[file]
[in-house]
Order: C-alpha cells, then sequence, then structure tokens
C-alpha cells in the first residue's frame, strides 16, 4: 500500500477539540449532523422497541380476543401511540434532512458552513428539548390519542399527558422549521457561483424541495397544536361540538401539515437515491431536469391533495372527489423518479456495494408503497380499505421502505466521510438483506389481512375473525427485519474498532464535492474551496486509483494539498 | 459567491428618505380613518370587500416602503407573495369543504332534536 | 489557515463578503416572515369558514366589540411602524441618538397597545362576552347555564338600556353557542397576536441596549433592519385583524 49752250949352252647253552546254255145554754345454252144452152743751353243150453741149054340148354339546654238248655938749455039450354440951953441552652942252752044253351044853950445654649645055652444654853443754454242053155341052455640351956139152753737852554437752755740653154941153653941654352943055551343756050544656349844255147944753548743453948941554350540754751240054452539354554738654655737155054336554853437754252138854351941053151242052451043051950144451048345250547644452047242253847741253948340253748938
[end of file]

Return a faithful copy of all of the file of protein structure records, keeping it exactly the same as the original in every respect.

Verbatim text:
[in-house]
Order: C-alpha cells, then sequence, then structure tokens
C-alpha cells in the first residue's frame, strides 16, 4: 500500500477539540449532523422497541380476543401511540434532512458552513428539548390519542399527558422549521457561483424541495397544536361540538401539515437515491431536469391533495372527489423518479456495494408503497380499505421502505466521510438483506389481512375473525427485519474498532464535492474551496486509483494539498 | 459567491428618505380613518370587500416602503407573495369543504332534536 | 489557515463578503416572515369558514366589540411602524441618538397597545362576552347555564338600556353557542397576536441596549433592519385583524 49752250949352252647253552546254255145554754345454252144452152743751353243150453741149054340148354339546654238248655938749455039450354440951953441552652942252752044253351044853950445654649645055652444654853443754454242053155341052455640351956139152753737852554437752755740653154941153653941654352943055551343756050544656349844255147944753548743453948941554350540754751240054452539354554738654655737155054336554853437754252138854351941053151242052451043051950144451048345250547644452047242253847741253948340253748938